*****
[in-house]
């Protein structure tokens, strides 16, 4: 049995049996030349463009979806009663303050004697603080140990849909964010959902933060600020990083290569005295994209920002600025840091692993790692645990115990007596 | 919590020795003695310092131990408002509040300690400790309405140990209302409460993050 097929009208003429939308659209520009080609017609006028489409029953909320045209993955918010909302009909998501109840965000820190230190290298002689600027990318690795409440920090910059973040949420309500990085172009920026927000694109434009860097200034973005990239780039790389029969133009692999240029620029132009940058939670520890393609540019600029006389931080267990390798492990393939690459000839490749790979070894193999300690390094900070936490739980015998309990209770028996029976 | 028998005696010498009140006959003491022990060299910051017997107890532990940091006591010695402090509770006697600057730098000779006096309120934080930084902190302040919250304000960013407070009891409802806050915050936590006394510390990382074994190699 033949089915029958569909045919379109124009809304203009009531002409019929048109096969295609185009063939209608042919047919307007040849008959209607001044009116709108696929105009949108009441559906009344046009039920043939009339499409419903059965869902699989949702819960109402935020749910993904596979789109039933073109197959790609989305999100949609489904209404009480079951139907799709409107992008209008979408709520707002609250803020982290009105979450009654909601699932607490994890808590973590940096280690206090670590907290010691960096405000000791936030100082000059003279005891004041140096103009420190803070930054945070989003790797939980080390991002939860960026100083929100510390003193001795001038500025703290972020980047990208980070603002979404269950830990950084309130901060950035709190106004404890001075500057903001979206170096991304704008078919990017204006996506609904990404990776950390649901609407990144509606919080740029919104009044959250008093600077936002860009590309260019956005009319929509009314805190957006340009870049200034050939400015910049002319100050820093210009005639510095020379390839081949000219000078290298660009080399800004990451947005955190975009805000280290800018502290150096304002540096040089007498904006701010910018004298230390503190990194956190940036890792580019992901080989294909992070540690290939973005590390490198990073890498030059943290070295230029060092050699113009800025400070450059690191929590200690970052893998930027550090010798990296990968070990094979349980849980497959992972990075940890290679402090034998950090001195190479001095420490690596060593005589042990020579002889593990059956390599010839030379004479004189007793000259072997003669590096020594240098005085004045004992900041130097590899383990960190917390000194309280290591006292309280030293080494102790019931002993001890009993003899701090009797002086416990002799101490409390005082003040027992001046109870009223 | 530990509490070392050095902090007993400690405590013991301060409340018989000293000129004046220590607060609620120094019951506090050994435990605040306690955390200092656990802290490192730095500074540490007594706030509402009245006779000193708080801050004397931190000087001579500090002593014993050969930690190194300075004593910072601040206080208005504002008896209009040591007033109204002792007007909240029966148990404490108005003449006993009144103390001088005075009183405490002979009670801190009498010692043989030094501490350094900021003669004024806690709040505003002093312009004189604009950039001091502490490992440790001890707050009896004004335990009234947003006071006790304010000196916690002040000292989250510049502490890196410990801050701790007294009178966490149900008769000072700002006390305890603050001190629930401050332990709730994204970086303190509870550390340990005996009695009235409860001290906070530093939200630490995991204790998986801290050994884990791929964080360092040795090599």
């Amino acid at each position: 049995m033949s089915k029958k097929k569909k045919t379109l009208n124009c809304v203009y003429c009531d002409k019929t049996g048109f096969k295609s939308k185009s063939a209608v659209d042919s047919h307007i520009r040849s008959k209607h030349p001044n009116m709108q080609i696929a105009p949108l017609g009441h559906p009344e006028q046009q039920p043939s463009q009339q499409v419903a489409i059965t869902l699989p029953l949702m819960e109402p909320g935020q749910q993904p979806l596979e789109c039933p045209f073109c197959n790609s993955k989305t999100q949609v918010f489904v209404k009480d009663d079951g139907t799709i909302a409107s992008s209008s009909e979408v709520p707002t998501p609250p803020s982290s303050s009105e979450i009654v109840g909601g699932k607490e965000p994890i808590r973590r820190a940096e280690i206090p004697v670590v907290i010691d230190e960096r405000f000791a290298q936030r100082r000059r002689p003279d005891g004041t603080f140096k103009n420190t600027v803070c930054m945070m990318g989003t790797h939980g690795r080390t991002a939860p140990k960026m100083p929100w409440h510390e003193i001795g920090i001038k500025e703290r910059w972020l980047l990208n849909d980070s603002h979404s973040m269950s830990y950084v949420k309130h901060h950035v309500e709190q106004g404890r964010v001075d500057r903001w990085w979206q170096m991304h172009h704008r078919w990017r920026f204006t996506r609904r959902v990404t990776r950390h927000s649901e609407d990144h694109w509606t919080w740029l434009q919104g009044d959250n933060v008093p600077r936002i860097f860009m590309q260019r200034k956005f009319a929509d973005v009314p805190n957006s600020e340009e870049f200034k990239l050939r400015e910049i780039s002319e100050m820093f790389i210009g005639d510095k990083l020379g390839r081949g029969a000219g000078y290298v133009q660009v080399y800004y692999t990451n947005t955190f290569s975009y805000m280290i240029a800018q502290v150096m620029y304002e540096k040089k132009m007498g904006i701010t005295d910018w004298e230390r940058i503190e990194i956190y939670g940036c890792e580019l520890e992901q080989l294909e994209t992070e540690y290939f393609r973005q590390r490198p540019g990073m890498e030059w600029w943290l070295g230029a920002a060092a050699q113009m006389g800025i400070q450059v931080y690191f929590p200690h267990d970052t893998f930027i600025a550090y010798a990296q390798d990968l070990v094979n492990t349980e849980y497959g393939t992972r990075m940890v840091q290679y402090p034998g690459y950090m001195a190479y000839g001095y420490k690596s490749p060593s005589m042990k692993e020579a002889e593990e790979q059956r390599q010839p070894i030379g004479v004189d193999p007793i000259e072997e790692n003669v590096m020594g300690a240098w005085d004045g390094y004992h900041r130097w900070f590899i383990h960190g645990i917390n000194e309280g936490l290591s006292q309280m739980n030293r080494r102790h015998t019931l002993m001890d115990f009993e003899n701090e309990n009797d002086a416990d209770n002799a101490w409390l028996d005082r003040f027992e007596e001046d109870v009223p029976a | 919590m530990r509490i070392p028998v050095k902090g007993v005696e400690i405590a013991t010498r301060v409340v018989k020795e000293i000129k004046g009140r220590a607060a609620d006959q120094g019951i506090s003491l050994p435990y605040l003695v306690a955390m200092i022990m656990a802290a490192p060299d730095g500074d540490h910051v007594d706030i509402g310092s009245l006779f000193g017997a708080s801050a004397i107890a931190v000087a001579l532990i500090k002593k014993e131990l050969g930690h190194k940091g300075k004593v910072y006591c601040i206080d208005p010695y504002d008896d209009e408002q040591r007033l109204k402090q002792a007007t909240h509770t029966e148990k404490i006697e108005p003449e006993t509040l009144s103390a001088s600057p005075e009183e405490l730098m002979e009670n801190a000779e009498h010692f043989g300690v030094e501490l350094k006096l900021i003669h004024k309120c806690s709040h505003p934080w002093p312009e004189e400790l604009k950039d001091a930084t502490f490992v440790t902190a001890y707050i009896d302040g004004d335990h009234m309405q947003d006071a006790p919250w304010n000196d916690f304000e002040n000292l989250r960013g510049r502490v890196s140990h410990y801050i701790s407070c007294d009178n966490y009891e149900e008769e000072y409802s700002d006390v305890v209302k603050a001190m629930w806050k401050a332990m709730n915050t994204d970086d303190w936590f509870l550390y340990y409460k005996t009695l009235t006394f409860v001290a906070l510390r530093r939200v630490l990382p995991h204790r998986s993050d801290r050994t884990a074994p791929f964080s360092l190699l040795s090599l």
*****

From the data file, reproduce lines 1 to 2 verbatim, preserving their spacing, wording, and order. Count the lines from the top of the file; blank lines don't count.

[in-house]
């Protein structure tokens, strides 16, 4: 049995049996030349463009979806009663303050004697603080140990849909964010959902933060600020990083290569005295994209920002600025840091692993790692645990115990007596 | 919590020795003695310092131990408002509040300690400790309405140990209302409460993050 097929009208003429939308659209520009080609017609006028489409029953909320045209993955918010909302009909998501109840965000820190230190290298002689600027990318690795409440920090910059973040949420309500990085172009920026927000694109434009860097200034973005990239780039790389029969133009692999240029620029132009940058939670520890393609540019600029006389931080267990390798492990393939690459000839490749790979070894193999300690390094900070936490739980015998309990209770028996029976 | 028998005696010498009140006959003491022990060299910051017997107890532990940091006591010695402090509770006697600057730098000779006096309120934080930084902190302040919250304000960013407070009891409802806050915050936590006394510390990382074994190699 033949089915029958569909045919379109124009809304203009009531002409019929048109096969295609185009063939209608042919047919307007040849008959209607001044009116709108696929105009949108009441559906009344046009039920043939009339499409419903059965869902699989949702819960109402935020749910993904596979789109039933073109197959790609989305999100949609489904209404009480079951139907799709409107992008209008979408709520707002609250803020982290009105979450009654909601699932607490994890808590973590940096280690206090670590907290010691960096405000000791936030100082000059003279005891004041140096103009420190803070930054945070989003790797939980080390991002939860960026100083929100510390003193001795001038500025703290972020980047990208980070603002979404269950830990950084309130901060950035709190106004404890001075500057903001979206170096991304704008078919990017204006996506609904990404990776950390649901609407990144509606919080740029919104009044959250008093600077936002860009590309260019956005009319929509009314805190957006340009870049200034050939400015910049002319100050820093210009005639510095020379390839081949000219000078290298660009080399800004990451947005955190975009805000280290800018502290150096304002540096040089007498904006701010910018004298230390503190990194956190940036890792580019992901080989294909992070540690290939973005590390490198990073890498030059943290070295230029060092050699113009800025400070450059690191929590200690970052893998930027550090010798990296990968070990094979349980849980497959992972990075940890290679402090034998950090001195190479001095420490690596060593005589042990020579002889593990059956390599010839030379004479004189007793000259072997003669590096020594240098005085004045004992900041130097590899383990960190917390000194309280290591006292309280030293080494102790019931002993001890009993003899701090009797002086416990002799101490409390005082003040027992001046109870009223 | 530990509490070392050095902090007993400690405590013991301060409340018989000293000129004046220590607060609620120094019951506090050994435990605040306690955390200092656990802290490192730095500074540490007594706030509402009245006779000193708080801050004397931190000087001579500090002593014993050969930690190194300075004593910072601040206080208005504002008896209009040591007033109204002792007007909240029966148990404490108005003449006993009144103390001088005075009183405490002979009670801190009498010692043989030094501490350094900021003669004024806690709040505003002093312009004189604009950039001091502490490992440790001890707050009896004004335990009234947003006071006790304010000196916690002040000292989250510049502490890196410990801050701790007294009178966490149900008769000072700002006390305890603050001190629930401050332990709730994204970086303190509870550390340990005996009695009235409860001290906070530093939200630490995991204790998986801290050994884990791929964080360092040795090599």